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Maria Schneider Orchestra: Sky Blue (2007)

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Maria Schneider Orchestra: Sky Blue How we rate: our writers tend to review music they like within their preferred genres.

Maria Schneider and her orchestra (and yes, it is an orchestra and not a band) demonstrate everything that is right with ArtistShare specifically and jazz in general, with the miraculous Sky Blue being but the latest example.

In a perfect world, ArtistShare would not have to exist, since record companies would deal honestly with the artist and music lovers would actually buy the records and not expect everything digital to be free.

However, since Utopia has not arrived yet, ArtistShare was created to help bring together artists and their fans—who can, to the degree they wish, participate in the project by pre-ordering the CD or donating more to cover production costs. This creates a real bond between artist and fan that allows projects like the seventeen-piece Maria Schneider Orchestra to exist and thrive.

Schneider resembles Duke Ellington in how she approaches composition. She writes for the specific instrumentation of five reeds/flutes from soprano through bass/baritone, four trumpets/flugelhorns, three trombones and one lower trombone/tuba and a rhythm section of guitar, piano, bass and drums, with other instruments added for special effects.

Furthermore, the core cadre of players has remained basically the same from Allegresse (Enja, 2000). Thus, the Schneider sound starts with a particular set of players in a particular configuration.

However, Schneider's music on Sky Blue is unique because it is extremely personal, pouring out of Schneider's life experience; and also because it is universal and speaks to our common humanity. Nature, in its beauty and awesomeness, and our relation to it and each other, is the message she brings.

To listen is to spend an hour in her world and hear that world translated into music. The soloists, chosen for what they can bring to a particular piece, seem to be given free license within the piece's parameters. She writes for these specific people and wants them to respond. They want to be there and do respond; the orchestra is her instrument, she is for them, they are for her, and the music is for us.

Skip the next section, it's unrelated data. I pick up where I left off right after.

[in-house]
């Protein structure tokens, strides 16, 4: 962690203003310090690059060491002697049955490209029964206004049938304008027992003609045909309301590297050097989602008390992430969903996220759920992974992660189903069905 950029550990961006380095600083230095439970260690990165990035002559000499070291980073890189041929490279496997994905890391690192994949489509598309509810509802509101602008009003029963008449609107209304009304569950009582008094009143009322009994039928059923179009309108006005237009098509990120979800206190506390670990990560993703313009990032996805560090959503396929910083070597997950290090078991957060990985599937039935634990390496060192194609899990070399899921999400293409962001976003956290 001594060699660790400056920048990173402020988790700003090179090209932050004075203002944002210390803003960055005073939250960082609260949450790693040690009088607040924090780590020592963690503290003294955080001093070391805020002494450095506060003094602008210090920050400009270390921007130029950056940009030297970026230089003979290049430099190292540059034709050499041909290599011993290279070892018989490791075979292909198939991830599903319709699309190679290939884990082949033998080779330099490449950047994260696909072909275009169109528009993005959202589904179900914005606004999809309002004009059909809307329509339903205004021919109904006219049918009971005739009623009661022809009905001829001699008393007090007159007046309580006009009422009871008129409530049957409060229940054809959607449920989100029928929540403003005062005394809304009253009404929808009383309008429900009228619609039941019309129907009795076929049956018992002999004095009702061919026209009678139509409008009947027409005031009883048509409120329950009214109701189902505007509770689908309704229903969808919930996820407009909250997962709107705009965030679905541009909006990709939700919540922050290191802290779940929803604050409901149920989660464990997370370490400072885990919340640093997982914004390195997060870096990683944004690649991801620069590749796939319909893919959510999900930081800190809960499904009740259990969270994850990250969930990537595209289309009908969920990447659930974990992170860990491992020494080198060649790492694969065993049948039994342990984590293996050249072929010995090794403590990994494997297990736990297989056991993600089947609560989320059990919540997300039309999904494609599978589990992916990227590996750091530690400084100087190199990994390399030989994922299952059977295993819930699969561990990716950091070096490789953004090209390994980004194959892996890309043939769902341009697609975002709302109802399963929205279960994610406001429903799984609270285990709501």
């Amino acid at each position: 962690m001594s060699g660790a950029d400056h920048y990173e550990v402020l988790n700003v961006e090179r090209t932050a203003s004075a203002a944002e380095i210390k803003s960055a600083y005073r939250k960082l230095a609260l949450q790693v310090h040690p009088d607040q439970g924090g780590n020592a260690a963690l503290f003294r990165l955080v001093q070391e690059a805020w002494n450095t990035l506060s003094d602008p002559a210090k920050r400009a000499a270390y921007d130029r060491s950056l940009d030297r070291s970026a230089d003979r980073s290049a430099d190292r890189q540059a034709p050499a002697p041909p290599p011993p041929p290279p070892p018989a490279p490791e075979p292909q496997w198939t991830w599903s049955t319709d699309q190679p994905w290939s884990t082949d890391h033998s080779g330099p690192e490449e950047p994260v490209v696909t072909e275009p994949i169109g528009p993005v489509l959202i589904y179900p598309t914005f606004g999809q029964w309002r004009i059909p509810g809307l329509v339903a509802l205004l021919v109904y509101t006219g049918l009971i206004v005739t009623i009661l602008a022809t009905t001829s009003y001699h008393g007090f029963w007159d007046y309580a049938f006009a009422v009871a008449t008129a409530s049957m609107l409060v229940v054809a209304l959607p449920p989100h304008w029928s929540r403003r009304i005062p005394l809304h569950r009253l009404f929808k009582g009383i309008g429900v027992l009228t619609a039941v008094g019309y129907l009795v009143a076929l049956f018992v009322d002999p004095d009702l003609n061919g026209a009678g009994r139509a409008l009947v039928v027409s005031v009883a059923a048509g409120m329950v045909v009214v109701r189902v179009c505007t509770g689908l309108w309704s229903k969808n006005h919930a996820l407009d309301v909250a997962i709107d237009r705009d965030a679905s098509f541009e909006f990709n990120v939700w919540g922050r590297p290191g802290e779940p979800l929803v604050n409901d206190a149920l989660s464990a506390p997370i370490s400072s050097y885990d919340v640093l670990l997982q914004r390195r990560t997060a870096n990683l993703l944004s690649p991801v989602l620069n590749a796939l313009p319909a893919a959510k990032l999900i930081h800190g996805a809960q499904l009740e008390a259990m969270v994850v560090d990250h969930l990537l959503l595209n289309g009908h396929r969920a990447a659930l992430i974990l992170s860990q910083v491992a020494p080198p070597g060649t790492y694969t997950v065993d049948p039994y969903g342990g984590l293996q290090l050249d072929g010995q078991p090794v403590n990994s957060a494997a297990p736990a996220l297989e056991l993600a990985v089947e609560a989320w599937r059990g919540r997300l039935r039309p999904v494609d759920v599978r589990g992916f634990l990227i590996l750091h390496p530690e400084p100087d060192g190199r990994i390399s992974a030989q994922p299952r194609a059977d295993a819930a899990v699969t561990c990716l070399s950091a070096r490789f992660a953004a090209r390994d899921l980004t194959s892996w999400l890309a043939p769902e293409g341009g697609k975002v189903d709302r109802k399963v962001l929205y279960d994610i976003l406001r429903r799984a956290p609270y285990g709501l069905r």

The control Schneider maintains is perfect as colors, densities and rhythms change as the music flows. The large scale of pieces such as the twenty-two minute "Cerulean Skies" are held together effortlessly with not one second of waste. With Sky Blue, Schneider has reached a compositional peak.

This music, which is actually beyond category, will attract both classical and jazz lovers. Says Schneider, "Making this sixth record, I realize it's what I live to do—to collaborate with these fantastically gifted people in order to create a thing of beauty for anyone who might listen. And therein lies the real fulfillment—the sharing of music."

Track Listing: The 'Pretty' Road; Aires de Lando; Richs Piece; Cerulean Skies; Sky Blue.

Personnel: Maria Schneider: composer, arranger, bandleader; Steve Wilson: alto and soprano saxophones, flute, alto flute, soprano saxophone solo (5); Charles Pillow: alto saxophone, clarinet, piccolo, flute, alto flute, bass flute, alto saxophone solo (4); Rich Perry: tenor saxophone, flute, tenor saxophone solo (3); Donny McCaslin: tenor saxophone, clarinet, tenor saxophone solo (4); Scott Robinson: baritone saxophone, clarinet, bass clarinet, clarinet solo (2); Tony Kadleck: trumpet, flugelhorn; Jason Carder: trumpet, flugelhorn; Laurie Frink: trumpet, flugelhorn; Ingrid Jensen: trumpet, flugelhorn, flugelhorn and trumpet solo with electronics (1); Keith O'Quinn: trombone; Ryan Keberle: trombone; Marshall Gilkes: trombone; George Flynn: bass trombone, contrabass trombone; Ben Monder: guitar; Frank Kimbrough: piano; Jay Anderson: bass; Clarence Penn: drums; Gary Versace: accordion (1, 2, 4), accordion solo (4); Luciana Sousa: voice (1, 4); Gonzalo Grau: cajon, palmas, percussion (2), percussion (4); Jon Wikan: cajon, palmas (2), percussion (3, 4).

Record Label: ArtistShare

Style: Big Band


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